World Honey Market products are produced in a small, rural community in Baker County, Florida. As with many small towns, history has a way of assigning them their own unique claim to fame. While we hope to make our mark and leave a lasting local legacy, since the earliest settlers to the area, this region's claim to fame has been moonshine.
There is a wonderfully colorful narrative passed down about settlers ambling their way to Baker County hoping for nothing more than to make an honest living for their families by growing crops and raising livestock, only to be thwarted by the ravages of mother nature. From things like hookworms, boll-weevils, and of course the Great Depression these early settlers had a rough. When the going got tough they turned to alternative means of income.
The making of illegal whiskey afforded the farmers food for their tables and clothes for their backs. Considered an art form by many, the people who worked in the profession became known as moonshiners. The tales of moonshiners now has a glorious romanticism about it, farmers by day, plowing their fields and planting their crops and secretly making their moonshine with little more than moonlight to deftly guide them as they created their strange brew. The thing is, it does make for a good story.
From the 1920s to around the 1940s moonshine was primarily made by local farmers with a side hustle, crudely brewing homemade whiskey with river water and homemade cane syrup or honey as sugar often wasn't available or affordable. In the earliest days, it was sold around turpentine camps and local bars. The term bootlegger later emerged when inventory began to be moved and sold out of the county. The industry grew and expanded over each decade and with each new generation.
By World War II most farmers had quit the business due to mounting pressure from state and federal lawmen. Whether they left the business or were forced out is hard to say as the increased presence of police officers began to cover the area with a more watchful eye and saw to destroying the often primitive stills.
However, after the war, a new generation found ways to speed the illegal industry and advanced to a more elaborate system of making shine. The illegal industry had grown to the point where the moonshine was hauled from Baker County in loaded semi-trucks solidifying the county's reputation as 'Shine Capitol of the State' throughout the region and country as a whole.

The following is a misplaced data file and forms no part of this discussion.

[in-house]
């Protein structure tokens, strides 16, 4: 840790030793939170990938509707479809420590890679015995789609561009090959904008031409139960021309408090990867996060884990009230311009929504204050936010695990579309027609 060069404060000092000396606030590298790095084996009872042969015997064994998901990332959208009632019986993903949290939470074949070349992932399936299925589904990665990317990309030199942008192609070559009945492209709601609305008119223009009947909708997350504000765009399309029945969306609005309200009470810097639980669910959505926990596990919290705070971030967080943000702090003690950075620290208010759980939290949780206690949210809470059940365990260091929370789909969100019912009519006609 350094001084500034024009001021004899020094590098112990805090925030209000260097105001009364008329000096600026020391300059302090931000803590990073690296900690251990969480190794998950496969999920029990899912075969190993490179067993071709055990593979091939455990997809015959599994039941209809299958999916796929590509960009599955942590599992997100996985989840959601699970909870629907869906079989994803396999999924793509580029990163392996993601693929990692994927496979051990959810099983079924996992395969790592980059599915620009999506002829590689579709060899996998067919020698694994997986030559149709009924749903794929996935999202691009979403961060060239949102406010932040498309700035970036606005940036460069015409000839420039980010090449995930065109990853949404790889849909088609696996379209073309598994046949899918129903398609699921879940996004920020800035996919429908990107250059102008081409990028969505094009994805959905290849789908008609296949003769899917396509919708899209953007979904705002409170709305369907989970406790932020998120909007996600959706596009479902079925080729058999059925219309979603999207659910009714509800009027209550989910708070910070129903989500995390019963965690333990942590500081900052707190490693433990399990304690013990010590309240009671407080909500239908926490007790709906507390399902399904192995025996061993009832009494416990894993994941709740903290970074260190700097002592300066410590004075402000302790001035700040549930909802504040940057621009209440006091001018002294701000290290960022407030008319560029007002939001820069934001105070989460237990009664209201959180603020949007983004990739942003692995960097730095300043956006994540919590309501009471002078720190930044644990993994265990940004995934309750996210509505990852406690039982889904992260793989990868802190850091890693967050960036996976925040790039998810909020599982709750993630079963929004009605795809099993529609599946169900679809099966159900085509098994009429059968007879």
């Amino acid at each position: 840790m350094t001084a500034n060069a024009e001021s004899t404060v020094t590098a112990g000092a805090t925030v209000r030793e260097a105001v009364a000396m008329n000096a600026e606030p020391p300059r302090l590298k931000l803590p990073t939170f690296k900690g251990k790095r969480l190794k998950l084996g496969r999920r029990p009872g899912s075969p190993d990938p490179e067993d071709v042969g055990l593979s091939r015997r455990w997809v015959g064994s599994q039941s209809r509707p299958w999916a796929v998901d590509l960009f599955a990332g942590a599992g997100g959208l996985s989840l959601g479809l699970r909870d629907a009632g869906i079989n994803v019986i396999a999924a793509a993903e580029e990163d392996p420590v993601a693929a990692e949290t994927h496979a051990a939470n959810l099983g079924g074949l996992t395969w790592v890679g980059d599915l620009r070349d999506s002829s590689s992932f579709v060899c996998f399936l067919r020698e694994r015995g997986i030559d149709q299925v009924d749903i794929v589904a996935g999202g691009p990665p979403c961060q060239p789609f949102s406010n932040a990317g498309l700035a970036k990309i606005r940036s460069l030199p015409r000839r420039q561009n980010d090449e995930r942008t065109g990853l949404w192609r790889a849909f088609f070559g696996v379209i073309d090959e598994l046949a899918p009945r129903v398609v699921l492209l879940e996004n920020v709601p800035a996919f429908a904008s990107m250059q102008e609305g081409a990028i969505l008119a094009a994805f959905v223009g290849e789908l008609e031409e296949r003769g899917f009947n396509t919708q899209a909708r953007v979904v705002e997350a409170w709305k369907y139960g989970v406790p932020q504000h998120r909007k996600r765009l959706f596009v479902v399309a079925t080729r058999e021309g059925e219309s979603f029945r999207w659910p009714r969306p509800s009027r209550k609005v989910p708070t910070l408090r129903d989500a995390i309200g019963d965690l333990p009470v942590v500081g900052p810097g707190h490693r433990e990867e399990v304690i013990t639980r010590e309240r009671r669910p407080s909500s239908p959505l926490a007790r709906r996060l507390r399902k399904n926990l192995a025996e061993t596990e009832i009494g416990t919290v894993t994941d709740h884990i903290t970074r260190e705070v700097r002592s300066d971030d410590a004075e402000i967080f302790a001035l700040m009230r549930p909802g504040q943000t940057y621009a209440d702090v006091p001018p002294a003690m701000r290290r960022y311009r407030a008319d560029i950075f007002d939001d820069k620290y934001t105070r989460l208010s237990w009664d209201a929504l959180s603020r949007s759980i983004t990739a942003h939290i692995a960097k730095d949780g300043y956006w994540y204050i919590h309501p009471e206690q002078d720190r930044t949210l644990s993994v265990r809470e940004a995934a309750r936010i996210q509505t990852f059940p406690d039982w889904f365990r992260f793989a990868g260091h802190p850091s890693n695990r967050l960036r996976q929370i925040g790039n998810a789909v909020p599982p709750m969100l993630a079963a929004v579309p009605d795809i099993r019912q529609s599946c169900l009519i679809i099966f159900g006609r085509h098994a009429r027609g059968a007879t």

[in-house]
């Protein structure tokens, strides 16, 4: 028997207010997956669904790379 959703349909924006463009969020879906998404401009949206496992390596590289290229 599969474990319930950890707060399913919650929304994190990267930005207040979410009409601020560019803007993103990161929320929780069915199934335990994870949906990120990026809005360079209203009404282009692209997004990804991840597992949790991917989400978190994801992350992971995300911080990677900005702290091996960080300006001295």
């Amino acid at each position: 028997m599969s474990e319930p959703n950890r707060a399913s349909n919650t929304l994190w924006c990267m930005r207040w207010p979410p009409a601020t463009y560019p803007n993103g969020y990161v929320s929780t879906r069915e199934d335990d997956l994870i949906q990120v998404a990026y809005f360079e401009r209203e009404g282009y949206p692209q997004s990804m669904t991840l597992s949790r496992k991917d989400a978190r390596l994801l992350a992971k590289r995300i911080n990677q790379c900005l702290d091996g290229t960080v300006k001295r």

Unsurprisingly as more and more people moved to the area and nearby Jacksonville gained popularity the citizens of Baker County decided enough was enough and began a campaign to “clean up” the area and put an end to their shine notoriety.
Despite their best efforts even some 70 years later, moonshine is still pretty easy to come by in the area. From the local liquor store selling from the Ol Smoky Tennessee distillery to relics from the county’s backyard shiners of the past. Moonshine never really left North Florida.
This rich history was what gave us the idea to modify a traditional Bee’s Knees Cocktail for this week’s recipe.
In fact, the bee’s knees itself is a prohibition area drink. The lemon juice and honey syrup were used to mask the flavor of cheap bathtub gin. The name undoubtedly comes from the use of honey, but during that time, “Bee’s Knees” was common slang for the best or something that is great.
And this cocktail truly is, the Bee’s Knees.
World Honey Market Bee’s Knees Moonshine Cocktail Recipe
2 oz. moonshine
1 oz. honey syrup made with World Honey Market honey
0.75 oz. fresh lemon juice
Combine ingredients in a shaker with ice.
Shake vigorously to chill, and strain into a cocktail glass.
Garnish with a lemon slice.
Enjoy and drink responsibly.
How to make honey syrup using World Honey Market Honey
Mix equal parts honey and warm water and stir until combined.
Side note: Do bees even have knees? Well, yes they do, kind of. Their legs have several joints like most insects, but we just don’t call them knees. They function in the same way, though. The joint that is the most like a knee is located between the femur and tibia on the insect.